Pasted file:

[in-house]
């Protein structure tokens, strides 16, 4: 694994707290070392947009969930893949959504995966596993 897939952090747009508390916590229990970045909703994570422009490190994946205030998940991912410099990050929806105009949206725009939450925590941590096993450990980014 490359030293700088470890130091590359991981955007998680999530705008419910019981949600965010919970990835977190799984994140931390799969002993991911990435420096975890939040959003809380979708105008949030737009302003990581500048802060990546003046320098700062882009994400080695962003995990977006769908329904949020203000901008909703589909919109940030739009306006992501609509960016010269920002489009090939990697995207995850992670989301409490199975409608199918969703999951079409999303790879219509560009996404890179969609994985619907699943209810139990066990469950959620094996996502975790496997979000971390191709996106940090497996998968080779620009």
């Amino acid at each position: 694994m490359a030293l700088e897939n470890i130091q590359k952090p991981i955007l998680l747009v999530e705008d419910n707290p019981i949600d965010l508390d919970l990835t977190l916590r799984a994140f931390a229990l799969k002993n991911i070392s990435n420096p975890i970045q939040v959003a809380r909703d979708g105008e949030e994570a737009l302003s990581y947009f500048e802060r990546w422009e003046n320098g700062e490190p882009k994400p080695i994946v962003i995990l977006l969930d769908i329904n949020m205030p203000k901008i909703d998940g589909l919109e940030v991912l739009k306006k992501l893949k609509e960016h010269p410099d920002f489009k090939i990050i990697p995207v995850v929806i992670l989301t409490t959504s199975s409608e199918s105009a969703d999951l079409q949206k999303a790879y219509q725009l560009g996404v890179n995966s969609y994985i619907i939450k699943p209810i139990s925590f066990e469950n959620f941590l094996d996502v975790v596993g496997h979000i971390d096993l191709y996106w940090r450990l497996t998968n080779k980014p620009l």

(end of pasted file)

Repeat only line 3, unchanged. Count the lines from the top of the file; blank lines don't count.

């Amino acid at each position: 694994m490359a030293l700088e897939n470890i130091q590359k952090p991981i955007l998680l747009v999530e705008d419910n707290p019981i949600d965010l508390d919970l990835t977190l916590r799984a994140f931390a229990l799969k002993n991911i070392s990435n420096p975890i970045q939040v959003a809380r909703d979708g105008e949030e994570a737009l302003s990581y947009f500048e802060r990546w422009e003046n320098g700062e490190p882009k994400p080695i994946v962003i995990l977006l969930d769908i329904n949020m205030p203000k901008i909703d998940g589909l919109e940030v991912l739009k306006k992501l893949k609509e960016h010269p410099d920002f489009k090939i990050i990697p995207v995850v929806i992670l989301t409490t959504s199975s409608e199918s105009a969703d999951l079409q949206k999303a790879y219509q725009l560009g996404v890179n995966s969609y994985i619907i939450k699943p209810i139990s925590f066990e469950n959620f941590l094996d996502v975790v596993g496997h979000i971390d096993l191709y996106w940090r450990l497996t998968n080779k980014p620009l």